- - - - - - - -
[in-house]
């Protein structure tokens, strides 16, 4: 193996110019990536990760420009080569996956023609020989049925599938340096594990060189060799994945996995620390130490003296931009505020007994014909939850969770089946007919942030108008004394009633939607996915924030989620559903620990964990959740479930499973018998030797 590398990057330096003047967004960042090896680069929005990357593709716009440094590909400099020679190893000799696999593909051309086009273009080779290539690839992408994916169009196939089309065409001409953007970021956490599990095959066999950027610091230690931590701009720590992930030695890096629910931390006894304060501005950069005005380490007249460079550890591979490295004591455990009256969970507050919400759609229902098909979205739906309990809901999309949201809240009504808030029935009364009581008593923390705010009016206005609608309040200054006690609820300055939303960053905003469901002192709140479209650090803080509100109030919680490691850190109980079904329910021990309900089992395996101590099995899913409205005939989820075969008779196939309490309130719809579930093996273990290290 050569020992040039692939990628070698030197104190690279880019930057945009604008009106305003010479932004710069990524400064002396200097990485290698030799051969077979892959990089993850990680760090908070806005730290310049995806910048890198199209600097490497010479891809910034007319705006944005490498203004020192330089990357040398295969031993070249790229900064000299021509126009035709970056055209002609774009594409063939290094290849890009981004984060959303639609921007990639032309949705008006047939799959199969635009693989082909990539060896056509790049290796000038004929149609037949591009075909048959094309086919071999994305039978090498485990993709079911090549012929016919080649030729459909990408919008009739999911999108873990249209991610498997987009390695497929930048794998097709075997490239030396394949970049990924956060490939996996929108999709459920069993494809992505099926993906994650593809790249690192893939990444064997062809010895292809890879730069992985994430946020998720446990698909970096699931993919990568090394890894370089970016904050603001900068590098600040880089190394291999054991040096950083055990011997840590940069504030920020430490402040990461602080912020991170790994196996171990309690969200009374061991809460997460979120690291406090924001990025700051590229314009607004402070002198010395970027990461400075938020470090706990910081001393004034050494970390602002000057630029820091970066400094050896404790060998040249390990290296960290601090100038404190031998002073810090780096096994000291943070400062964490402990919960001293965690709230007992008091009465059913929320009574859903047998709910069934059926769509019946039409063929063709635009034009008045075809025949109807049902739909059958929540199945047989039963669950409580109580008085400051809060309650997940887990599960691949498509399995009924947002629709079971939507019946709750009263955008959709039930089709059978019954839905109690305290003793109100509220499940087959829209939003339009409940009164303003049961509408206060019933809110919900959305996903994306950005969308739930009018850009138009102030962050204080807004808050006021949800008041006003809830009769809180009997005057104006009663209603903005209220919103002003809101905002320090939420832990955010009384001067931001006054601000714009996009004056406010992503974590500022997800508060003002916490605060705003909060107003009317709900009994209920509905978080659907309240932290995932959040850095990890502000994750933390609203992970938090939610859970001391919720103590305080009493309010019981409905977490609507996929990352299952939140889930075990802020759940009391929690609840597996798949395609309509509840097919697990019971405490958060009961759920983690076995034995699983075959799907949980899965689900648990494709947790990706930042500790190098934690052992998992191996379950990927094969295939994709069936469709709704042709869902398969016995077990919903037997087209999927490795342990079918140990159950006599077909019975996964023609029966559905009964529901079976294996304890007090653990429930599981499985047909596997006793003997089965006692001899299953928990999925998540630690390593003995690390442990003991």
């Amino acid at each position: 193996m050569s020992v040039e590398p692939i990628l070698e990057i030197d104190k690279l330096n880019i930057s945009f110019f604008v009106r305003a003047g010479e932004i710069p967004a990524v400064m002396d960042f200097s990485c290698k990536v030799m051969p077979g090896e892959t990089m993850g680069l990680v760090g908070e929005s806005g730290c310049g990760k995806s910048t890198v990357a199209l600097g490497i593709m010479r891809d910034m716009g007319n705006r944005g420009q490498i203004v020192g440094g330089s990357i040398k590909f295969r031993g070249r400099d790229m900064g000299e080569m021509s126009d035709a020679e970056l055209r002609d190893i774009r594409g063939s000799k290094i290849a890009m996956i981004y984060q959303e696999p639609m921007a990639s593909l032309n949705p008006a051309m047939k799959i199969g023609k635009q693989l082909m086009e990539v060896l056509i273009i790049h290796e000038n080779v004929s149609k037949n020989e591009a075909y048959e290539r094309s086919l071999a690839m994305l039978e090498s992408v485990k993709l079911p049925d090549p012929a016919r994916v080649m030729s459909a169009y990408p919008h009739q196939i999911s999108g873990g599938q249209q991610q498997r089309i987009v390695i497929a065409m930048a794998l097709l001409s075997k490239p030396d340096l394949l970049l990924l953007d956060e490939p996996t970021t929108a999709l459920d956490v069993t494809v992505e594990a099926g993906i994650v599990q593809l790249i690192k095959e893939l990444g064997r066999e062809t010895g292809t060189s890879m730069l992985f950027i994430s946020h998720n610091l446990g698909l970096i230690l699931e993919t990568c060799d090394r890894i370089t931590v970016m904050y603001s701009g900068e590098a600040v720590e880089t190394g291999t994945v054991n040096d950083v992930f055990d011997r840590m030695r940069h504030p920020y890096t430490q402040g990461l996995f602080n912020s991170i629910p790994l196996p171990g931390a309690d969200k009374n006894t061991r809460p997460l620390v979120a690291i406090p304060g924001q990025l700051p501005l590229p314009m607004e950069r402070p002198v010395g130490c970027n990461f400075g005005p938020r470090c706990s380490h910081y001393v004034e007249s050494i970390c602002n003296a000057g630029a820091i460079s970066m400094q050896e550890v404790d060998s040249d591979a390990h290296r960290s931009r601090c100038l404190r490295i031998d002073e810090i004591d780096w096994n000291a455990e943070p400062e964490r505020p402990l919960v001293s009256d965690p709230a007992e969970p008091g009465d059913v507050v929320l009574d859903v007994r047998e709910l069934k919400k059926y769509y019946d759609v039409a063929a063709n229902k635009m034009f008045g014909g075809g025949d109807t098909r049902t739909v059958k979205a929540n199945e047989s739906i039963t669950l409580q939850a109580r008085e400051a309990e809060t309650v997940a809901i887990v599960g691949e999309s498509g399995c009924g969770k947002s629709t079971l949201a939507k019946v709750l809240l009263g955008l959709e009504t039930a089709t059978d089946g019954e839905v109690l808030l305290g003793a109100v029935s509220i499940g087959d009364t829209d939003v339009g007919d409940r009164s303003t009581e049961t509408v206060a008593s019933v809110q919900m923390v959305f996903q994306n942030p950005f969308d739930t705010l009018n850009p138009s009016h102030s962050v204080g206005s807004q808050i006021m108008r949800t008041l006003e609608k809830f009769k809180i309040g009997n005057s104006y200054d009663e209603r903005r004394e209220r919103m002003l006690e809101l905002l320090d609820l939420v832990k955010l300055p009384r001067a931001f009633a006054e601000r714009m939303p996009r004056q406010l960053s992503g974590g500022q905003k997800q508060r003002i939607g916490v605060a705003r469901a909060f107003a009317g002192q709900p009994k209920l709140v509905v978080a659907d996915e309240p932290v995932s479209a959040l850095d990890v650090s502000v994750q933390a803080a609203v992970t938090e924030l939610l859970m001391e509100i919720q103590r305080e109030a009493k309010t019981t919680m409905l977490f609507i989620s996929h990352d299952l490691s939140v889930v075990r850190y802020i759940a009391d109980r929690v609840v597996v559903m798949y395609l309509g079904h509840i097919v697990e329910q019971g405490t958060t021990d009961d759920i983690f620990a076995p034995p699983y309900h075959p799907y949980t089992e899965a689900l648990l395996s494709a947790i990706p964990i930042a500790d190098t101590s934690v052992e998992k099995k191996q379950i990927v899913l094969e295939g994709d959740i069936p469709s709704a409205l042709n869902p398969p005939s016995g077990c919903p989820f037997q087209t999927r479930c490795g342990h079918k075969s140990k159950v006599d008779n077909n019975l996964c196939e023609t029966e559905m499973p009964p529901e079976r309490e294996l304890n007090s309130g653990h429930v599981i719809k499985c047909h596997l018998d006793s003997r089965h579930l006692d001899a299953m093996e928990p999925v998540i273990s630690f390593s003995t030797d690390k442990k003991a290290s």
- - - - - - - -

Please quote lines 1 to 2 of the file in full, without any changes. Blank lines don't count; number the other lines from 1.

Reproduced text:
[in-house]
């Protein structure tokens, strides 16, 4: 193996110019990536990760420009080569996956023609020989049925599938340096594990060189060799994945996995620390130490003296931009505020007994014909939850969770089946007919942030108008004394009633939607996915924030989620559903620990964990959740479930499973018998030797 590398990057330096003047967004960042090896680069929005990357593709716009440094590909400099020679190893000799696999593909051309086009273009080779290539690839992408994916169009196939089309065409001409953007970021956490599990095959066999950027610091230690931590701009720590992930030695890096629910931390006894304060501005950069005005380490007249460079550890591979490295004591455990009256969970507050919400759609229902098909979205739906309990809901999309949201809240009504808030029935009364009581008593923390705010009016206005609608309040200054006690609820300055939303960053905003469901002192709140479209650090803080509100109030919680490691850190109980079904329910021990309900089992395996101590099995899913409205005939989820075969008779196939309490309130719809579930093996273990290290 050569020992040039692939990628070698030197104190690279880019930057945009604008009106305003010479932004710069990524400064002396200097990485290698030799051969077979892959990089993850990680760090908070806005730290310049995806910048890198199209600097490497010479891809910034007319705006944005490498203004020192330089990357040398295969031993070249790229900064000299021509126009035709970056055209002609774009594409063939290094290849890009981004984060959303639609921007990639032309949705008006047939799959199969635009693989082909990539060896056509790049290796000038004929149609037949591009075909048959094309086919071999994305039978090498485990993709079911090549012929016919080649030729459909990408919008009739999911999108873990249209991610498997987009390695497929930048794998097709075997490239030396394949970049990924956060490939996996929108999709459920069993494809992505099926993906994650593809790249690192893939990444064997062809010895292809890879730069992985994430946020998720446990698909970096699931993919990568090394890894370089970016904050603001900068590098600040880089190394291999054991040096950083055990011997840590940069504030920020430490402040990461602080912020991170790994196996171990309690969200009374061991809460997460979120690291406090924001990025700051590229314009607004402070002198010395970027990461400075938020470090706990910081001393004034050494970390602002000057630029820091970066400094050896404790060998040249390990290296960290601090100038404190031998002073810090780096096994000291943070400062964490402990919960001293965690709230007992008091009465059913929320009574859903047998709910069934059926769509019946039409063929063709635009034009008045075809025949109807049902739909059958929540199945047989039963669950409580109580008085400051809060309650997940887990599960691949498509399995009924947002629709079971939507019946709750009263955008959709039930089709059978019954839905109690305290003793109100509220499940087959829209939003339009409940009164303003049961509408206060019933809110919900959305996903994306950005969308739930009018850009138009102030962050204080807004808050006021949800008041006003809830009769809180009997005057104006009663209603903005209220919103002003809101905002320090939420832990955010009384001067931001006054601000714009996009004056406010992503974590500022997800508060003002916490605060705003909060107003009317709900009994209920509905978080659907309240932290995932959040850095990890502000994750933390609203992970938090939610859970001391919720103590305080009493309010019981409905977490609507996929990352299952939140889930075990802020759940009391929690609840597996798949395609309509509840097919697990019971405490958060009961759920983690076995034995699983075959799907949980899965689900648990494709947790990706930042500790190098934690052992998992191996379950990927094969295939994709069936469709709704042709869902398969016995077990919903037997087209999927490795342990079918140990159950006599077909019975996964023609029966559905009964529901079976294996304890007090653990429930599981499985047909596997006793003997089965006692001899299953928990999925998540630690390593003995690390442990003991």